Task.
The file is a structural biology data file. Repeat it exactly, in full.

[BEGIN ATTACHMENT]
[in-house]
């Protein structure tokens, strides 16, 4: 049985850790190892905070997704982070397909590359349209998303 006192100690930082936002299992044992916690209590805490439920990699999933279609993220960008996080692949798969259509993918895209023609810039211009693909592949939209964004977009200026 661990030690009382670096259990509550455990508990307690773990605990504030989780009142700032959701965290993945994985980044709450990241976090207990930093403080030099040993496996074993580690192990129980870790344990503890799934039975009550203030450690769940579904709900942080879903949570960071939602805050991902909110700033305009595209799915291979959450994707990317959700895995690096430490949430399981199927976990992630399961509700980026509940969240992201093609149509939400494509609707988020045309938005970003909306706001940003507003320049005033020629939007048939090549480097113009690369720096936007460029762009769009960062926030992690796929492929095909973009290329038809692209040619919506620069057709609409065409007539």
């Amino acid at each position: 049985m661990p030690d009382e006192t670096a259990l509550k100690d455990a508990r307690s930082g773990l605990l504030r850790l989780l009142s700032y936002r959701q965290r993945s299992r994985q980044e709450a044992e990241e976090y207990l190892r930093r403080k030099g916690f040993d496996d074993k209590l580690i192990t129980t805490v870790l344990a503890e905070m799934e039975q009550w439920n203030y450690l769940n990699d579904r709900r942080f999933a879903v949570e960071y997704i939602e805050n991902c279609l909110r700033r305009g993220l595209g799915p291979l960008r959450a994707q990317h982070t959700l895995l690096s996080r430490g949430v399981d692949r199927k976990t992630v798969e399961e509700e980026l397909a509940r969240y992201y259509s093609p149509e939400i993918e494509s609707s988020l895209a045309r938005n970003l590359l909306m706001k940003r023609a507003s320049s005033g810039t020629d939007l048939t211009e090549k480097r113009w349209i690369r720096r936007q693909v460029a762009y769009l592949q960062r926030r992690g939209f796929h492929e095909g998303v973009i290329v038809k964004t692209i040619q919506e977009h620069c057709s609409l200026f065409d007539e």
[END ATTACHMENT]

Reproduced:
[in-house]
């Protein structure tokens, strides 16, 4: 049985850790190892905070997704982070397909590359349209998303 006192100690930082936002299992044992916690209590805490439920990699999933279609993220960008996080692949798969259509993918895209023609810039211009693909592949939209964004977009200026 661990030690009382670096259990509550455990508990307690773990605990504030989780009142700032959701965290993945994985980044709450990241976090207990930093403080030099040993496996074993580690192990129980870790344990503890799934039975009550203030450690769940579904709900942080879903949570960071939602805050991902909110700033305009595209799915291979959450994707990317959700895995690096430490949430399981199927976990992630399961509700980026509940969240992201093609149509939400494509609707988020045309938005970003909306706001940003507003320049005033020629939007048939090549480097113009690369720096936007460029762009769009960062926030992690796929492929095909973009290329038809692209040619919506620069057709609409065409007539």
């Amino acid at each position: 049985m661990p030690d009382e006192t670096a259990l509550k100690d455990a508990r307690s930082g773990l605990l504030r850790l989780l009142s700032y936002r959701q965290r993945s299992r994985q980044e709450a044992e990241e976090y207990l190892r930093r403080k030099g916690f040993d496996d074993k209590l580690i192990t129980t805490v870790l344990a503890e905070m799934e039975q009550w439920n203030y450690l769940n990699d579904r709900r942080f999933a879903v949570e960071y997704i939602e805050n991902c279609l909110r700033r305009g993220l595209g799915p291979l960008r959450a994707q990317h982070t959700l895995l690096s996080r430490g949430v399981d692949r199927k976990t992630v798969e399961e509700e980026l397909a509940r969240y992201y259509s093609p149509e939400i993918e494509s609707s988020l895209a045309r938005n970003l590359l909306m706001k940003r023609a507003s320049s005033g810039t020629d939007l048939t211009e090549k480097r113009w349209i690369r720096r936007q693909v460029a762009y769009l592949q960062r926030r992690g939209f796929h492929e095909g998303v973009i290329v038809k964004t692209i040619q919506e977009h620069c057709s609409l200026f065409d007539e």